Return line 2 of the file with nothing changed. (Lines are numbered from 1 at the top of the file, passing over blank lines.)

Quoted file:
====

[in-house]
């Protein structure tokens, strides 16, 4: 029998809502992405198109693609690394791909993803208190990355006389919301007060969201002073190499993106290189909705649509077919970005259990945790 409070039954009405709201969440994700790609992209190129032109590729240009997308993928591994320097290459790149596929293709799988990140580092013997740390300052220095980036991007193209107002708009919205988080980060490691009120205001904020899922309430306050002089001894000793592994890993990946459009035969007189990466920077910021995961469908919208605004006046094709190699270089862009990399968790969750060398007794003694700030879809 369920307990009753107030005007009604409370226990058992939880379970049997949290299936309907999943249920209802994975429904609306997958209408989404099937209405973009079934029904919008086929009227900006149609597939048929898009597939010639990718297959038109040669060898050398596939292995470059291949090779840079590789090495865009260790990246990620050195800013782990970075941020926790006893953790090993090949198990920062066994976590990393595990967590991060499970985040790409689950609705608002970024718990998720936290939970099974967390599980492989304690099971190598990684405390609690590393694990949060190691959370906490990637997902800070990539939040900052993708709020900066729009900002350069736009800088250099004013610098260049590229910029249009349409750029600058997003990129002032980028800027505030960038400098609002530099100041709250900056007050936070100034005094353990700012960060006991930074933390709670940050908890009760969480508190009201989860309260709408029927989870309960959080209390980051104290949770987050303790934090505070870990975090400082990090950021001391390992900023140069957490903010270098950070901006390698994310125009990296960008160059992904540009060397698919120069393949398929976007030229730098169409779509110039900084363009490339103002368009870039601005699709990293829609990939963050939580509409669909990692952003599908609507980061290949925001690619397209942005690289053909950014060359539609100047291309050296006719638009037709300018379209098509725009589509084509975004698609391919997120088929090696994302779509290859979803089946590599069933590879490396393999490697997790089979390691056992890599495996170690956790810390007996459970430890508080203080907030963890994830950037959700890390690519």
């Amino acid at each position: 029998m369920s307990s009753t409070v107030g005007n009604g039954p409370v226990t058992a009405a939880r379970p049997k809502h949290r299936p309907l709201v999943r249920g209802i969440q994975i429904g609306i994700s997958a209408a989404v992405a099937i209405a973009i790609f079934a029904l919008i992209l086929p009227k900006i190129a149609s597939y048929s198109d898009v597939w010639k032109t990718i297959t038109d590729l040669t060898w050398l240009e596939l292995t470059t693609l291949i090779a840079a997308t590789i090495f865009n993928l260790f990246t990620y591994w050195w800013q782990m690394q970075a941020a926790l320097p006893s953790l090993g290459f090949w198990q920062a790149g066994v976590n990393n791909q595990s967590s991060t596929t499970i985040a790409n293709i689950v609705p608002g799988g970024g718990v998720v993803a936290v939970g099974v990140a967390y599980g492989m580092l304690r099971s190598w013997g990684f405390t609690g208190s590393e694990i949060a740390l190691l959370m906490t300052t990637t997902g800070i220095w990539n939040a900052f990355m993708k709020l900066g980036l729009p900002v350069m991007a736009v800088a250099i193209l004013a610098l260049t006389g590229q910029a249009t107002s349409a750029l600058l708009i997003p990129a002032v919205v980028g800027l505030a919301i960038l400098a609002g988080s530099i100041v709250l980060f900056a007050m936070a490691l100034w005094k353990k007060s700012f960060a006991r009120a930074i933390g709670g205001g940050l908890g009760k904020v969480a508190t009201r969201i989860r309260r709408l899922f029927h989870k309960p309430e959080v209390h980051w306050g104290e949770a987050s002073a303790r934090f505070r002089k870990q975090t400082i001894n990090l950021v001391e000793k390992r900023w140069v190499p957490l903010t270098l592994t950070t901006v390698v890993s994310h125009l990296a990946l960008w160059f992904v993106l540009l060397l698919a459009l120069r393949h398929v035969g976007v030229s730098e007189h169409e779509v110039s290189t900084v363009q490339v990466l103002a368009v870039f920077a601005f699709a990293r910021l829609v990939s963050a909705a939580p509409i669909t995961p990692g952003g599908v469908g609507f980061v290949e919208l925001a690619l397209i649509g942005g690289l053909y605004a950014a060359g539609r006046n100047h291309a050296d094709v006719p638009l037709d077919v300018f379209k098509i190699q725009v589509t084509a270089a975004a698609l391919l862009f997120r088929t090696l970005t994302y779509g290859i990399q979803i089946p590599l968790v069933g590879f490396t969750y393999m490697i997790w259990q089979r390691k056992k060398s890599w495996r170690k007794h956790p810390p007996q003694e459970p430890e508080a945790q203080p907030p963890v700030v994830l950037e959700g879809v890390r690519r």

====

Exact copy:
């Protein structure tokens, strides 16, 4: 029998809502992405198109693609690394791909993803208190990355006389919301007060969201002073190499993106290189909705649509077919970005259990945790 409070039954009405709201969440994700790609992209190129032109590729240009997308993928591994320097290459790149596929293709799988990140580092013997740390300052220095980036991007193209107002708009919205988080980060490691009120205001904020899922309430306050002089001894000793592994890993990946459009035969007189990466920077910021995961469908919208605004006046094709190699270089862009990399968790969750060398007794003694700030879809 369920307990009753107030005007009604409370226990058992939880379970049997949290299936309907999943249920209802994975429904609306997958209408989404099937209405973009079934029904919008086929009227900006149609597939048929898009597939010639990718297959038109040669060898050398596939292995470059291949090779840079590789090495865009260790990246990620050195800013782990970075941020926790006893953790090993090949198990920062066994976590990393595990967590991060499970985040790409689950609705608002970024718990998720936290939970099974967390599980492989304690099971190598990684405390609690590393694990949060190691959370906490990637997902800070990539939040900052993708709020900066729009900002350069736009800088250099004013610098260049590229910029249009349409750029600058997003990129002032980028800027505030960038400098609002530099100041709250900056007050936070100034005094353990700012960060006991930074933390709670940050908890009760969480508190009201989860309260709408029927989870309960959080209390980051104290949770987050303790934090505070870990975090400082990090950021001391390992900023140069957490903010270098950070901006390698994310125009990296960008160059992904540009060397698919120069393949398929976007030229730098169409779509110039900084363009490339103002368009870039601005699709990293829609990939963050939580509409669909990692952003599908609507980061290949925001690619397209942005690289053909950014060359539609100047291309050296006719638009037709300018379209098509725009589509084509975004698609391919997120088929090696994302779509290859979803089946590599069933590879490396393999490697997790089979390691056992890599495996170690956790810390007996459970430890508080203080907030963890994830950037959700890390690519």